An igloo is a dome that is made out of blocks of ice and snow; often, builders will heat the interior to melt it slightly and seal the blocks together. Igloos are lifesaving structures for people who live or are trapped in very cold and snowy conditions. While igloos are built of snow and ice, frequently slight melting of the interior is required to build up a layer of ice that helps strengthen and support the igloo. While some heat is necessary for the interior of the igloo, it is a structure that is made with ice bricks and snow. Igloos initially seem somewhat primitive, though a little research reveals that they are time-tested architectural wonders.
In building the organization Less Cancer, we have used many metaphors for building structures. If we were to compare building Less Cancer to constructing an igloo, we would have to be very focused on the materials we would use. We cannot waver from using ice and snow to build a structurally sound igloo. I have seen what can happen when some non-profit organizations try to take shortcuts and build "organizational" igloos with the equivalent of hot water.
Without too much imagination, one can see that using hot water to build an igloo would result in less of an igloo and more of a Slurpee, if anything. In the case of an organization such as ours, the "virtual hot water" would be incompatible funders such as the chemical and tobacco industries. Those would be the wrong organizations to help build the Less Cancer igloo.
While funding from the likes of the chemical and tobacco industries would solve many organizational challenges, it likely would weaken or even melt the structure of our igloo. Can an organization be in the business of cancer prevention and get funding from those operations that may increase the risk for cancer? In theory, yes, but we see what has happened to all those cancer organizations that get the wrong kind of big funding. On the outside, they appear to be getting stronger and stronger as funding flows into the organization. They build taller buildings to house their mission but, unfortunately, do not grow with the building. Somehow, the mission of ending cancer looks more like anything but ending cancer.
On the surface, the organization would have all the appearances of success. The taller and more imposing the non-profit's building gets, the further the organization seems to move away from or lose sight of its mission. The result is an organization with all the appearances of power that is unable to address its core mission -- ending cancer once and for all.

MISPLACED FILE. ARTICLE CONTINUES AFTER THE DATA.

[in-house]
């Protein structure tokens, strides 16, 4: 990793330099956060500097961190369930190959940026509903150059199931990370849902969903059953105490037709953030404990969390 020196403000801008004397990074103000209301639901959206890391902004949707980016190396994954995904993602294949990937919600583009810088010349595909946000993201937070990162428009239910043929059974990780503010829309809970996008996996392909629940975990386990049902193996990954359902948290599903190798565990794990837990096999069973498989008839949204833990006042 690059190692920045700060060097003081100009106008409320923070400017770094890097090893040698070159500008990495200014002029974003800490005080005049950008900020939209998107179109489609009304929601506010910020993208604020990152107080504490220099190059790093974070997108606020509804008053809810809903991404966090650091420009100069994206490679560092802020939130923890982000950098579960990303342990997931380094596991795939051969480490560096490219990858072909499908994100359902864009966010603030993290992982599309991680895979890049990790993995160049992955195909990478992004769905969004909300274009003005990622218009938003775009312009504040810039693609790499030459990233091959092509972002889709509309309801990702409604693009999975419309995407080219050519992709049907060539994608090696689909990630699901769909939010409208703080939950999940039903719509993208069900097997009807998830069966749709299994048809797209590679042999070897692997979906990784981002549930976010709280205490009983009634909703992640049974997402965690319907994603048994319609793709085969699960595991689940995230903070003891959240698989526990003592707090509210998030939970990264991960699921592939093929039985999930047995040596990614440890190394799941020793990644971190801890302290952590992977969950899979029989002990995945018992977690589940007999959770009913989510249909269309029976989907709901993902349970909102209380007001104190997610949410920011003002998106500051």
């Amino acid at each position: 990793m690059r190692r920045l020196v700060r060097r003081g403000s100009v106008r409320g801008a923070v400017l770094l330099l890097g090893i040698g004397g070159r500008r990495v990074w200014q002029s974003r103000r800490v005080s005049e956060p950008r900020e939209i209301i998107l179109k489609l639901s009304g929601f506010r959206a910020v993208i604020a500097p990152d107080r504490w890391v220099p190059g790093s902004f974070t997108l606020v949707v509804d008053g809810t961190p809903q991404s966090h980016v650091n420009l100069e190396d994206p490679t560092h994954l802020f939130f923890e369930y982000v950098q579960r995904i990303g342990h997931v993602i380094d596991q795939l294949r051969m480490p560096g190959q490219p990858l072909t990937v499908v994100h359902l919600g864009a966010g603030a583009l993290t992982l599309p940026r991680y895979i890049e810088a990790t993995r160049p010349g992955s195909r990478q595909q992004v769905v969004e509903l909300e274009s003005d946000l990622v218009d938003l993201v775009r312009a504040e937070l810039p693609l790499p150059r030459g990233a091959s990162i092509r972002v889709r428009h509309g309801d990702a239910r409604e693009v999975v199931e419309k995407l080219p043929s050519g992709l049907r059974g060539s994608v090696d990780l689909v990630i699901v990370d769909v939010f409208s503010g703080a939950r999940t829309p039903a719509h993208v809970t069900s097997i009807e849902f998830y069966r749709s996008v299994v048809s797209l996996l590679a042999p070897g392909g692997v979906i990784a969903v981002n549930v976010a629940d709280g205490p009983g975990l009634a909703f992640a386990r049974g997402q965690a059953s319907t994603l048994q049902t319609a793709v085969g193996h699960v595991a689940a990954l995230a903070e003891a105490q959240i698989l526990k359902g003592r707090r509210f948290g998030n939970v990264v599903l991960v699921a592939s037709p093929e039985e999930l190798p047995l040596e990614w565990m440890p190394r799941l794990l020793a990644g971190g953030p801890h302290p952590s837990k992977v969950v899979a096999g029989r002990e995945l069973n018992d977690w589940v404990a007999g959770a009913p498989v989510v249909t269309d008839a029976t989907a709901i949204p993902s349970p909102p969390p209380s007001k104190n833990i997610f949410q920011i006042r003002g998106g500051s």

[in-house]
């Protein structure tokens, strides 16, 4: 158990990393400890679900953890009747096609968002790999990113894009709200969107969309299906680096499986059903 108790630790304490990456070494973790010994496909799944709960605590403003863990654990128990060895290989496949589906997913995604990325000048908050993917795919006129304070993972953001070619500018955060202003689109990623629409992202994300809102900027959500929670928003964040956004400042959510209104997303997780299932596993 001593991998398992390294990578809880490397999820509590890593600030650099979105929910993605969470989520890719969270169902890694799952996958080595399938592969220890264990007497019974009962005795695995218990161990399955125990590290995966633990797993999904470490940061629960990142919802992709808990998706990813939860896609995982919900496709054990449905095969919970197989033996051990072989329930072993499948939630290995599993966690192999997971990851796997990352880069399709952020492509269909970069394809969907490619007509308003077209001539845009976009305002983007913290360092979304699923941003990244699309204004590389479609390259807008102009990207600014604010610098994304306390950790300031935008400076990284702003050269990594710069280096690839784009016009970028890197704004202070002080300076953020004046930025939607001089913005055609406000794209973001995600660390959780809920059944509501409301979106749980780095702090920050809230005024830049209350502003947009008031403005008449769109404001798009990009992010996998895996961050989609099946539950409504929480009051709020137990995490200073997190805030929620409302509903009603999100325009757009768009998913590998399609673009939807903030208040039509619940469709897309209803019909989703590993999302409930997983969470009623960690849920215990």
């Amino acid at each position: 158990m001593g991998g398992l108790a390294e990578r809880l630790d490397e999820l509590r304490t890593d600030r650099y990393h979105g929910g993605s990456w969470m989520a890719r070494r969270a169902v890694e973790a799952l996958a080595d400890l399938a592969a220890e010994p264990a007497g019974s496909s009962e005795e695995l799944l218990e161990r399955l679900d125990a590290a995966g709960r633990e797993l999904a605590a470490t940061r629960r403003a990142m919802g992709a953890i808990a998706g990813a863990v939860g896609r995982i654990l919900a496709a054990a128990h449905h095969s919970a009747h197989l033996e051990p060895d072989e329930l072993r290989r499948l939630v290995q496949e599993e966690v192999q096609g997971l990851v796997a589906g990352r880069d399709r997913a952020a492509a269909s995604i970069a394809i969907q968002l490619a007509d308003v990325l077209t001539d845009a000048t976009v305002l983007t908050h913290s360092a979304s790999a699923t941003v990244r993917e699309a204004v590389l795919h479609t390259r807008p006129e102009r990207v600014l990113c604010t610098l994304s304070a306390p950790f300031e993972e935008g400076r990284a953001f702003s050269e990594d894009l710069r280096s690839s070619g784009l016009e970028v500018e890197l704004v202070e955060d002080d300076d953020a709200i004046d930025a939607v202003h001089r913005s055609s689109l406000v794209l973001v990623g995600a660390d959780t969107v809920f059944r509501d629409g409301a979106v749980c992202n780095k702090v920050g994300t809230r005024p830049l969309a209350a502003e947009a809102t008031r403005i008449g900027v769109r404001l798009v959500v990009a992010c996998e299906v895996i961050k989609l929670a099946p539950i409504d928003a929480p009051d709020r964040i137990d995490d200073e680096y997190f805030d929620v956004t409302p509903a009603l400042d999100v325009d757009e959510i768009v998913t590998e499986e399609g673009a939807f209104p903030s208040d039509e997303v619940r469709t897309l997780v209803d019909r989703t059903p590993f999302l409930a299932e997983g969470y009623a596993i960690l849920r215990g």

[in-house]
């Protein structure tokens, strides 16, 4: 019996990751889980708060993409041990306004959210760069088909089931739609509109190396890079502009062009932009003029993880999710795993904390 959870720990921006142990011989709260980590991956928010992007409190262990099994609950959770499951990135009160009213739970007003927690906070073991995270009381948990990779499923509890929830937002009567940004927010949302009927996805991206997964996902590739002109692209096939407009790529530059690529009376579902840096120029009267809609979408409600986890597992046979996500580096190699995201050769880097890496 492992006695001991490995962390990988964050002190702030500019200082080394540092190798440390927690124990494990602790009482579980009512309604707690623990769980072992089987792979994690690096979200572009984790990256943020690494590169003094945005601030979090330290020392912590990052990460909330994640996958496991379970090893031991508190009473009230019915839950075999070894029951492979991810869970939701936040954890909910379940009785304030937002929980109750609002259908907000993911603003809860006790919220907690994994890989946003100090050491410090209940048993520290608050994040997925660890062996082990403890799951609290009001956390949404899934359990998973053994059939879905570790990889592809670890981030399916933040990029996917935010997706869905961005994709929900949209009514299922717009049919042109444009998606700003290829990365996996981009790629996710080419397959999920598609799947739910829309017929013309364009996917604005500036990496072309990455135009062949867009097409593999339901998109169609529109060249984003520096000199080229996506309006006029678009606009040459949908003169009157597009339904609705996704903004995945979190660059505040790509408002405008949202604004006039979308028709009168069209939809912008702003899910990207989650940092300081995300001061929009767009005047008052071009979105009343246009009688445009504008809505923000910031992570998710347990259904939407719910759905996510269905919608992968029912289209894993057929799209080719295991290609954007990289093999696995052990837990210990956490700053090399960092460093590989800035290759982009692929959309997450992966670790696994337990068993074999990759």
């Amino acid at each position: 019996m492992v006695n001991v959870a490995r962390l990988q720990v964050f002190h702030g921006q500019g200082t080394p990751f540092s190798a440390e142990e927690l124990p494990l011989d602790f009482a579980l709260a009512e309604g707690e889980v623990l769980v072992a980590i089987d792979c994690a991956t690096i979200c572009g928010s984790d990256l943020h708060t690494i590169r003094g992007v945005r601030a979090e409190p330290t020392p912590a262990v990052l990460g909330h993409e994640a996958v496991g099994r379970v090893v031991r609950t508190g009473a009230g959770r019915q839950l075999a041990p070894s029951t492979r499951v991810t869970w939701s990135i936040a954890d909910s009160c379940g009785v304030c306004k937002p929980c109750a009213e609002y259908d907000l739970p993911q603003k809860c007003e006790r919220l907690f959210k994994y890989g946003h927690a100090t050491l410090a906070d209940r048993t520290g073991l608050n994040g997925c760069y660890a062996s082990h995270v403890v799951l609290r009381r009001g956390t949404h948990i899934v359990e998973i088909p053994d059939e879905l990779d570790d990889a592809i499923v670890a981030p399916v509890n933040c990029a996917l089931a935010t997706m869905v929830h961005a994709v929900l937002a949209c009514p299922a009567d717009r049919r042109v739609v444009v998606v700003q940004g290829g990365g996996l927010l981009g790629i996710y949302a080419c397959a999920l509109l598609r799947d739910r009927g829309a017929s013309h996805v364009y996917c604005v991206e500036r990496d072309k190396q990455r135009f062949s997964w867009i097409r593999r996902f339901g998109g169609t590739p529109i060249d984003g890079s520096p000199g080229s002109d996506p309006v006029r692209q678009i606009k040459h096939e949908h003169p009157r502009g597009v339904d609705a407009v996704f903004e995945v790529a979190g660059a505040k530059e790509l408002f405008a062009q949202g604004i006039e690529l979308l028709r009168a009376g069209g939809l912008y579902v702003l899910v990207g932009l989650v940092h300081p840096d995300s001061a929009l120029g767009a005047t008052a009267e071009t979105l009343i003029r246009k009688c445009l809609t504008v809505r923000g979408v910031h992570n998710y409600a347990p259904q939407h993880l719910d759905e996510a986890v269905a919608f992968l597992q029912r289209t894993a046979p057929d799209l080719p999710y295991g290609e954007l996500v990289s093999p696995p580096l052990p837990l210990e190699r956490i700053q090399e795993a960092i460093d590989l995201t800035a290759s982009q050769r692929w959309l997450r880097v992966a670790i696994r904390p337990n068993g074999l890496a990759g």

These are not new or unfamiliar phenomena with many cancer organizations. We have seen it over the past century with more promises for a cure. One hundred years later, we live in a world of not just more cancer, but rather a world on the brink of almost one out of every two people having cancer. With climbing incidences of cancer, we see what some would describe as economic growth that comes with cancer, including hospitals, treatment centers and now what seem to be whole cancer treatment cities cropping up. With that growth, new jobs, construction and other opportunities fuel local economies for the near future.
However, these are only temporary economic boosts, and this is certainly, in the big picture, a much more expensive way to go about addressing the escalating incidences of cancer. When someone is diagnosed with cancer, many people beyond the patient not only suffer from the brutality that comes with cancer but also pay for these cancer diagnoses. We all pay, and it doesn't matter what model of health care we are operating under. Cancer is expensive for all on several fronts.
Many people are involved with Less Cancer for a variety of reasons. If we can all agree on one thing, that is the hope to end cancer once and for all. As an organization, we will not have any tall towers to show potential funders. We will not have all the bells and whistles of a state-of-the-art cancer treatment campus. There are no special donors. We won't be selling mammograms, CT scans and other medical services. There are not books, guides or funding tricks for the work of Less Cancer.
Our tools for the organization include keeping the goal of preventing cancer in front of the public. We also provide the tools for education and policy to prevent cancer. Experts understand today that up to 50 percent of all cancer is preventable. Our work to implement policies that will educate everyone from schools to legislators is exactly what we need to ensure that we are, in fact, protecting the public.
Today we are protecting the public and are seeing policies across the nation and around the globe that are laser-focused on preventing harm to human health, specifically cancer.
The work for Less Cancer does not happen in towers, it does not happen solo with me -- the work for Less Cancer only works with you.
We can end cancer once and for all, but we must do it with your help.
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